First Monday: Winter Reading List

There was mention of, and support for, a winter reading list recommendation last month.

So here's what we'll do.  Recommend a book or two below.  At some point, I'll go through and collect all the books, organize by genre (in a very general sense: non-fiction, story collection, graphic novel, etc.) and provide some links in next month's post.  That way I've got something to write about for two months instead of just one.  Everybody wins!

I'll recommend a couple books, some I've read, and some I'm hoping to get to this winter.

The Dead Mountaineer's Inn by Arkady and Boris Strugatsky.

This is one that I haven't got to yet, but sounds interesting.  The Strugatskys are best known for science fiction, but here they tackle the mystery genre (an isolated ski resort, a dead body, a quirky list of suspects... you get it).

Today I am a Book by xTx.

I read this story collection back in August and really enjoyed it.  It was the first thing I've really read by xTx and I am in love with her language. The stories were short, the sentences direct, but every time there was something moving just beneath the story. It's the kind of thing that really gets me, every time.

Haints Stay by Colin Winnette.

I can't be recommending books and pass up an opportunity to recommend Winnette, who may well be my favorite author right now.  This is a bizarre book.  It's an "acid western" that's got murderous transgender cowboys, cannibals, a sharpshooting foster mother out for revenge... everything, really. I read it in about 4 hours.

So, what's on your winter reading list?  Or do you have a book that's perfect for someone else's list? Drop them in the LTE's.

How's Infinite Jest going?  Everybody found a copy?  Initial thoughts?

85 thoughts on “First Monday: Winter Reading List”

  1. I picked up The Girl in the Spider's Web from the library, the latest in the Lisbeth Salander series. While entertaining enough, I didn't care for it as much as the earlier books. Certainly, some of that is because it's a new author and not my brother Stieg doing the writing. I also think the translator may be a little to blame as well, as there were places where the prose was a bit stilted.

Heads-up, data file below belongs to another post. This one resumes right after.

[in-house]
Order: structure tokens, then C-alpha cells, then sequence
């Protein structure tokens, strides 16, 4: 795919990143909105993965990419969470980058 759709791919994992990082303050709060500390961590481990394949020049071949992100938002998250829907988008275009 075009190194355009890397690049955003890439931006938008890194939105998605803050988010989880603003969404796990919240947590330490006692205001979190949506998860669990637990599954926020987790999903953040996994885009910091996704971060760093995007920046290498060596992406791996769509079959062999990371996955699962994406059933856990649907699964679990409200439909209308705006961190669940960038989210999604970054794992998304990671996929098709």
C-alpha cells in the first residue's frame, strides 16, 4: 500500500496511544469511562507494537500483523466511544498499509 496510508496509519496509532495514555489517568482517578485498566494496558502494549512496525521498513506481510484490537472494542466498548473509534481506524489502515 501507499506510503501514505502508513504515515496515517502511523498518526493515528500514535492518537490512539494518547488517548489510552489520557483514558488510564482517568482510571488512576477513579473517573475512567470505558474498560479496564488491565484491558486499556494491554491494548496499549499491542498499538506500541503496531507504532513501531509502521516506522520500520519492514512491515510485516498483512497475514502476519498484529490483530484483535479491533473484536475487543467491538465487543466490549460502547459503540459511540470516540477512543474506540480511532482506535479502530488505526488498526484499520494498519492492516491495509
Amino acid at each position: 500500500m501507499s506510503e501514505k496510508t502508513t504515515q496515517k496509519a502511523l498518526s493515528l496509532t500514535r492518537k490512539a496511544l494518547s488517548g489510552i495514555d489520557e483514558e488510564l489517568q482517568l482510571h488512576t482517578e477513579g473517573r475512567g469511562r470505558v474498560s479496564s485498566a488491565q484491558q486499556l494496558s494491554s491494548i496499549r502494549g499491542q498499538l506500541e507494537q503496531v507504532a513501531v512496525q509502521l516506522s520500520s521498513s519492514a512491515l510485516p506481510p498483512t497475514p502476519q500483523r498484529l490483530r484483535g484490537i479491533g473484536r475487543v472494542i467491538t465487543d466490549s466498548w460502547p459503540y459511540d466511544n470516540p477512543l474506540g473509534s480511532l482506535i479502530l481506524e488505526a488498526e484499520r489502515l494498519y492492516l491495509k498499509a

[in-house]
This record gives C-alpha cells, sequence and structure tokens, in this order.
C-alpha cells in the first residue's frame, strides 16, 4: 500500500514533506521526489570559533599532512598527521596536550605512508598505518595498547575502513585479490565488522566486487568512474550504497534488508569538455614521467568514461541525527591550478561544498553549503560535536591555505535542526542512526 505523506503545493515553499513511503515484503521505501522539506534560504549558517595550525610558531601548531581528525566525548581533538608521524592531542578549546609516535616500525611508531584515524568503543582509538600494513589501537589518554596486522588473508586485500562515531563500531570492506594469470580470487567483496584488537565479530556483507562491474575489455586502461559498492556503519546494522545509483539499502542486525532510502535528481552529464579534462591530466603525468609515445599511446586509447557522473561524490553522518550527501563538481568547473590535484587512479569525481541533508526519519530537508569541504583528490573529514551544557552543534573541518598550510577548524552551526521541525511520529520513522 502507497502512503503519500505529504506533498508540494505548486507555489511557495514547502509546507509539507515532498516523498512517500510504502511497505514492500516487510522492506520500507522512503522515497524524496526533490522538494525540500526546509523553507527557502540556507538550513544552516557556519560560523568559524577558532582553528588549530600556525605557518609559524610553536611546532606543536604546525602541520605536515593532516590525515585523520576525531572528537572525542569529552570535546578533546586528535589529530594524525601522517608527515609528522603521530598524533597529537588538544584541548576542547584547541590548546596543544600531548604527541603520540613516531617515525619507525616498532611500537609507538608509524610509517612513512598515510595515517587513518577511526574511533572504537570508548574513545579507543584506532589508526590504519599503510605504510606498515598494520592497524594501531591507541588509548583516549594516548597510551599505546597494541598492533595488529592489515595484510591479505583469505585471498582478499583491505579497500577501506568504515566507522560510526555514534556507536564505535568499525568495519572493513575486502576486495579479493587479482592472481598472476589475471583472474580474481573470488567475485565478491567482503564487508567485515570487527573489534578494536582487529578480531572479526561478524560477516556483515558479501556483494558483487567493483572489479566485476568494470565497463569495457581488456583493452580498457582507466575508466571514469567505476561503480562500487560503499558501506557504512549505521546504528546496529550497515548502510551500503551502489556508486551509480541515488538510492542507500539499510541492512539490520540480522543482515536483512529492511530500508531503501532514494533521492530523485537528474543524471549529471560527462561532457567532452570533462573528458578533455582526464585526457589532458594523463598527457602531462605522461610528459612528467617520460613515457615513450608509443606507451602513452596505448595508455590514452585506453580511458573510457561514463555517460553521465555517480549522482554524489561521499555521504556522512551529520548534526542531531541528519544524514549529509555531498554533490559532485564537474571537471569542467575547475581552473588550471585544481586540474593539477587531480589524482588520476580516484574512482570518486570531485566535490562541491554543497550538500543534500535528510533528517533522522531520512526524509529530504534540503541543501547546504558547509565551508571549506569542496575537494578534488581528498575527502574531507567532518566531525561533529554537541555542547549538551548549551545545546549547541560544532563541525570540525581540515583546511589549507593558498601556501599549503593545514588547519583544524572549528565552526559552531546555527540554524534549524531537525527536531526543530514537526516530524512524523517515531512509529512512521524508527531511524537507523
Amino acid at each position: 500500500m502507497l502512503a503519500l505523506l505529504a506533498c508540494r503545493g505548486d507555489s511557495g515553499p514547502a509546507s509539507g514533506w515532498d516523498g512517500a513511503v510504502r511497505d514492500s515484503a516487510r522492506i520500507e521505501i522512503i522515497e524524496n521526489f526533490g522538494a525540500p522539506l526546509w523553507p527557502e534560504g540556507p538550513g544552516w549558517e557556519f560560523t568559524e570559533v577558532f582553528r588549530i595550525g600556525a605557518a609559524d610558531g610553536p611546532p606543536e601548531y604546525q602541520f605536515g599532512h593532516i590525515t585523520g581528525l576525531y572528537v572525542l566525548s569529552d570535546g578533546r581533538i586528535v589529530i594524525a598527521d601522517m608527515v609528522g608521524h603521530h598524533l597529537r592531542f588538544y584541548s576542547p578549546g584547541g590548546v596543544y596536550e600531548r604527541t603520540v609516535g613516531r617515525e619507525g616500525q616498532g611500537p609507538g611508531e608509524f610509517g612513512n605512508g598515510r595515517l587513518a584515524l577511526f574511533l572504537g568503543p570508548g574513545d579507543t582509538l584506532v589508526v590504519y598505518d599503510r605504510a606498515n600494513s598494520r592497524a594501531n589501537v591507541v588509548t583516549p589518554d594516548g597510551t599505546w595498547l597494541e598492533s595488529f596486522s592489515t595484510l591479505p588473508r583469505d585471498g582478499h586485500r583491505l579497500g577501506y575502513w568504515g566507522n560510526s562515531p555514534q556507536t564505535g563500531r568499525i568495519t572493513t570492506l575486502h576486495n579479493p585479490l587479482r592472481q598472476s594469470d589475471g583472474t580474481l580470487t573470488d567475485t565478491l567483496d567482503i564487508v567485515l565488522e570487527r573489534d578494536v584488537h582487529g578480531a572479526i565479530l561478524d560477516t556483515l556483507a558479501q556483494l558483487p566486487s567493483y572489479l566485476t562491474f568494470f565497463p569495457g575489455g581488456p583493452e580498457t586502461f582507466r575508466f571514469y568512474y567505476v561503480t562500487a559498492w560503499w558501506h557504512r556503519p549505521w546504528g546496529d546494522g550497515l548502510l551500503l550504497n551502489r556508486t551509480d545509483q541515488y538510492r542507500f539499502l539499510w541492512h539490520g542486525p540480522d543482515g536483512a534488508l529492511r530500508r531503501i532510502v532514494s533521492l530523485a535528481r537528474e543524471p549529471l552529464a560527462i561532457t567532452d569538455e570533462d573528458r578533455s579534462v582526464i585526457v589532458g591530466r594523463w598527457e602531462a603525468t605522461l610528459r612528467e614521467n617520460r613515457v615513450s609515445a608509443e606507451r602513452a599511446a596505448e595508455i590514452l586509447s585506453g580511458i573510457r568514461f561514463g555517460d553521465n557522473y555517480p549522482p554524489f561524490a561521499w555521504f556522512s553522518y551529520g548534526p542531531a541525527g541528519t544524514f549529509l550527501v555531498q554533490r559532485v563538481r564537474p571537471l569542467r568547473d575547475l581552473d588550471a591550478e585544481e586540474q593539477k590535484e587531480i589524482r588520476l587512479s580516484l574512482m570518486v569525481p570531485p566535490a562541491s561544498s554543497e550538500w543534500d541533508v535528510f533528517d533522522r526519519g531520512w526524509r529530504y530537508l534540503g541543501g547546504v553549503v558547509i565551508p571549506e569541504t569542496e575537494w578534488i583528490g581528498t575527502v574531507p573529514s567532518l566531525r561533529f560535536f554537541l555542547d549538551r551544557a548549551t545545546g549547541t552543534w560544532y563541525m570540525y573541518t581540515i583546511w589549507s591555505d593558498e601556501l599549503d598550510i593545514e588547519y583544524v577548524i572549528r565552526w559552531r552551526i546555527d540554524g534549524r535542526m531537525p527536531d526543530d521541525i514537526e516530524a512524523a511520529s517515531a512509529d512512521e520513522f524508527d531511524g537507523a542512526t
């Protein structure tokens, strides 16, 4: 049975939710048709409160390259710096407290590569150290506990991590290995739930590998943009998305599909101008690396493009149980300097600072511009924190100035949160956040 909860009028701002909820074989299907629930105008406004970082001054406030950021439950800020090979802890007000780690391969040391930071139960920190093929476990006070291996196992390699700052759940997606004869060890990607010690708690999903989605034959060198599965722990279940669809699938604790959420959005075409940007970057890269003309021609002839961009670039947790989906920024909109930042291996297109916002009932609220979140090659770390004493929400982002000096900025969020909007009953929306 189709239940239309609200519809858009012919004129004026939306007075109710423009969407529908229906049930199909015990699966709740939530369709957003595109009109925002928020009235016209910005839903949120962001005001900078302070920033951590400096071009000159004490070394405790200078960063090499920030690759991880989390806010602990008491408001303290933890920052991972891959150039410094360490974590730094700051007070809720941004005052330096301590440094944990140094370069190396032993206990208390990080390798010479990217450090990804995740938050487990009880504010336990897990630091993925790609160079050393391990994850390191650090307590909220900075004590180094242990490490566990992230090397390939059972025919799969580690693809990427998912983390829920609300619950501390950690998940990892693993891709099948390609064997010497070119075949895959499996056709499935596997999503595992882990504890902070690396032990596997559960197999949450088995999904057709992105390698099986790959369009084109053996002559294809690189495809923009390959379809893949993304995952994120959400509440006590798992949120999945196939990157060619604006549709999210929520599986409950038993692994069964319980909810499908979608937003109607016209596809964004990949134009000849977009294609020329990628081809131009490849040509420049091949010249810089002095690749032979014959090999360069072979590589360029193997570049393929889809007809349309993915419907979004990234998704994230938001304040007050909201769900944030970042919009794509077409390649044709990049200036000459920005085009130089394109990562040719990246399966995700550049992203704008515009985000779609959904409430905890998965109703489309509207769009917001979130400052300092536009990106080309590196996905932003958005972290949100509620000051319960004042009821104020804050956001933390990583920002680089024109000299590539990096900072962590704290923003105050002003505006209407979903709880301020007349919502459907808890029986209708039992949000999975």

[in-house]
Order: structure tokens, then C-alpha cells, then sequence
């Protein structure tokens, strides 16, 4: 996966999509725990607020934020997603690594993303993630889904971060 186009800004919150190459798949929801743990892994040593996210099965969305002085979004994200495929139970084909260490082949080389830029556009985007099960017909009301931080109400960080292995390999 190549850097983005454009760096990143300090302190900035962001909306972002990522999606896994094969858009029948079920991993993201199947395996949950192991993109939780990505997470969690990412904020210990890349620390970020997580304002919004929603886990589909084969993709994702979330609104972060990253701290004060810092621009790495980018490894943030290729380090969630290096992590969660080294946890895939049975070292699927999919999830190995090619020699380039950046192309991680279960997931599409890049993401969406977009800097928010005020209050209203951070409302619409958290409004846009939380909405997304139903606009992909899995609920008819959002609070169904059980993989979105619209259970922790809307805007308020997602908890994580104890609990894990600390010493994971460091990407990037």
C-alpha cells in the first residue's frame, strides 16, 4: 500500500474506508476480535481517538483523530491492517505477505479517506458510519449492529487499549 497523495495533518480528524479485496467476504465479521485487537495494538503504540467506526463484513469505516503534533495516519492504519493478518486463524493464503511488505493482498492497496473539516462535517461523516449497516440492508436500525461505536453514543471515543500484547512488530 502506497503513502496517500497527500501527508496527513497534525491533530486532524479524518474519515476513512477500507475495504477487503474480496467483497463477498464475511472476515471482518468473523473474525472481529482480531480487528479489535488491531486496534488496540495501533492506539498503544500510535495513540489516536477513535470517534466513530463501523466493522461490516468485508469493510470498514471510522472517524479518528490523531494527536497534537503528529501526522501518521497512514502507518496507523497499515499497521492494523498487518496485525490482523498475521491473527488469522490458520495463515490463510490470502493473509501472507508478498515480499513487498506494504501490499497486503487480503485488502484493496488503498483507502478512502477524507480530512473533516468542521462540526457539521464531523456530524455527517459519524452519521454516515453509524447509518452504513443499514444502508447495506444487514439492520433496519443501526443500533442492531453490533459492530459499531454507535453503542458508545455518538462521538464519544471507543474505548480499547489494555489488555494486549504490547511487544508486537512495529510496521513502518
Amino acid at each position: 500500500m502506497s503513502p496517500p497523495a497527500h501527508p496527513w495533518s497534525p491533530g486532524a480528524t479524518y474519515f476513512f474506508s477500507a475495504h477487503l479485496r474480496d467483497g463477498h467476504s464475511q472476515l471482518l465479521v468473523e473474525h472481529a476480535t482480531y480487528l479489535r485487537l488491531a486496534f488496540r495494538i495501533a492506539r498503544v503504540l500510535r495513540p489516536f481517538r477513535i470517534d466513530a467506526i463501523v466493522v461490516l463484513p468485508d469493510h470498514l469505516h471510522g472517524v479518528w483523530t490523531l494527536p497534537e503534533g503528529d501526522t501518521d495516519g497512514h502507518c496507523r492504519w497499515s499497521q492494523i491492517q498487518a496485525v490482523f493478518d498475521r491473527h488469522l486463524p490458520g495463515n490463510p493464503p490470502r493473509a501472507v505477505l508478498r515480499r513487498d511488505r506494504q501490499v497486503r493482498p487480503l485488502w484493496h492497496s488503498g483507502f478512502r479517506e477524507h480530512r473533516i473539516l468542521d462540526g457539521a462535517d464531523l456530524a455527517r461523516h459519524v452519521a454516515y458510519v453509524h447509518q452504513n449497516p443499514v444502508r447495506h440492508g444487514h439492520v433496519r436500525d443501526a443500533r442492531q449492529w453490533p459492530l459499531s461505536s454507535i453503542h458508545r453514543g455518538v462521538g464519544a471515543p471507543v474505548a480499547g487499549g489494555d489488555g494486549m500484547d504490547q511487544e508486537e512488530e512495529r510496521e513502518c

2. I am about two-thirds of the way through Cloud Atlas. Really interesting, but I am still waiting for the payoff that ties the parts together coherently.

    1. You'll get there, Doc. Some parts are better done than others, but it'll still be worth it in the end.

      I think I read Cloud Atlas the same summer I read Richard Ford's Canada. That was a good summer.

  3. While waiting on a library hold for Infinite Jest* I picked up Blood Meridian, or the Evening Redness in the West by Cormac McCarthy on a whim (was looking for Jest at the used book store and found this). As I was already working on Going After Cacciato, I didn't think I'd get to this one anytime soon, but I started it in the carwash on the way home and got sucked into one of the most bleak, depressing and beautifully rendered settings & story I've ever come across.

    The story follows a teenager drifting to the Texas-Mexico border in the years just after the Civil War. He ends up with a group hunting (and killing/scalping) Apache. The casual violence is jolting at first ... and then it isn't. Reportedly, it's about "redemption through violence" but I haven't reached the "redemption" part. There's a lot to process, though I begin to understand the method to his madness.

    I didn't see this until ... today actually, but there's a connection to Jest:

    Novelist Wallace said of Blood Meridian "It’s literally the western to end all westerns. Probably the most horrifying book of this century, at least fiction."

    *3rd on the list ... seeing as how involved everyone says this is, I may just buy it.

    1. I put Blood Meridian down after 100 pages or so, and had to really make an effort to pick it back up. And then something clicked and I devoured it from there out. When I finished it, I think I reread the last chapter about 3 or 4 times over the next couple of days.

      I agree with DFW - it's horrifying. Did you see the Yale lecture series on the book? It's interesting if you feel like spending some more time in that world (2 lectures ~ 45 minutes each).



      1. I had not seen that but will definitely watch. I knew of this book, but had no concept of what it was. Going into it like that is a bit destabilizing, powerfully so. I haven't really put it down, except to watch some of the WS. I expect I'll finish in the next couple of days and will definitely be following up on some of the myriad items of criticism out there.
        Thanks for sharing the links.

        1. Finished this last night. Holy hell. I immediately read about six different reviews, trying to better understand what I'd just read. I have to admit that some of the least understood sections were when the Judge was doing his verbal judo, so that last chapter may require a few rereadings. I will check out these lectures before I do that.

      2. I also gave up after about 100 pages. And it's still sitting on my shelf. I should pick it up again.